Pipeline Politics

So today President Obama made official his rejection of the Keystone XL Pipeline, citing as the reason the Republicans insisting on a decision within 60 days. Apparently they thought they could scare him into approving it quickly. Jim, I know you had decided you were for the pipeline, so I hope this doesn’t disappoint you too much. I have previously made clear my scientific and economic reasons for being against the pipeline, and now that it has been rejected we can talk about the politics of it. Sure, the Right will have a field day with this, crying about lost jobs and how the president doesn’t care about energy independence blah blah blah. And here is the thing to remember; if he had approved it, they would have still had a field day. I can hear Bill O’Reilly clearly: “This was purely a political decision, creating these jobs now in the reelection season. If Obama had really cared about jobs and energy he would have approved the pipeline long ago. This is really nothing more than politics and a sign of weak politics at that. He simply caved to the Republicans and finally did what was best for the country all along. He went against his own proclamation that he needed a year to decide, and this just makes him look weak. He hopes it will help him politically, and I don’t think it is going to work. The American people will see right through it.”
And O’Reilly would be the nice one among them having a field day. Politically, Obama had to reject the pipeline. He has finally done something his base has been calling for, and he kept his promise that he couldn’t approve it with less than another year of study. If he had approved the pipeline, I really believe that with that single swipe of the pen he would have guaranteed his defeat in November. Thousands of people got arrested protesting the pipeline. It was a key issue among young people, the core of Obama’s base that he needs to have work for him this summer and to vote for him in November. If he had abandoned them on this, they would maybe have still voted for him, though many would stay home, and many more would lose enthusiasm and would not spend the summer going door to door and making phone calls to help the reelection effort. Remember, in 2008 Obama won the vote of people under 30 by about two to one. In 2010, about ten million fewer people under 30 voted than had voted in 2008. And in the great Republican landslide of 2010, the Republicans in total got around five million more votes than the Democrats. The Republican landslide was largely young people staying home.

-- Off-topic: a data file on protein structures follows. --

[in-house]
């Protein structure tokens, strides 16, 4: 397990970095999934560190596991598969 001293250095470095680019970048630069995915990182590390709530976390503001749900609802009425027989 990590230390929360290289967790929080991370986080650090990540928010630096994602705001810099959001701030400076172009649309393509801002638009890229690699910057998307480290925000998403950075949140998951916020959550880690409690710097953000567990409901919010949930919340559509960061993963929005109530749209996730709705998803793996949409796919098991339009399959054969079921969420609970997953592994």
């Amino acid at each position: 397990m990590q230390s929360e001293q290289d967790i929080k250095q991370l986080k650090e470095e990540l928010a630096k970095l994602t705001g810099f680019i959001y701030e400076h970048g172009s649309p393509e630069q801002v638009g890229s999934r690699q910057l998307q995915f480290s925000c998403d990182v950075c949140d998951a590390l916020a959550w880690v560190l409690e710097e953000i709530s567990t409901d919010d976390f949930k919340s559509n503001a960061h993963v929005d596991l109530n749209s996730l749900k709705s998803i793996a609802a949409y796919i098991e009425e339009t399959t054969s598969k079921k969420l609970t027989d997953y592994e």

The young people are our future, and they are the critical element in getting Obama reelected. They matter far more than whoever his opponent may be. Rejecting the pipeline doesn’t guarantee his victory in November, but it is a big step towards that. And it is the first thing in too long that might actually galvanize and energize the Democratic base. Now let’s build some windmills!


About JP

We're two guys who met in college, in 1980. We've stayed in touch, and like to talk politics, current events, music and religion. JP is nore liberal than Sid, but not in every way. We figure that dialogue stimulates ideas, moderates perspective, and is in general friendly. These are things we need badly in these dangerous times. The blog name is taken from a song by Bruce Cockburn.
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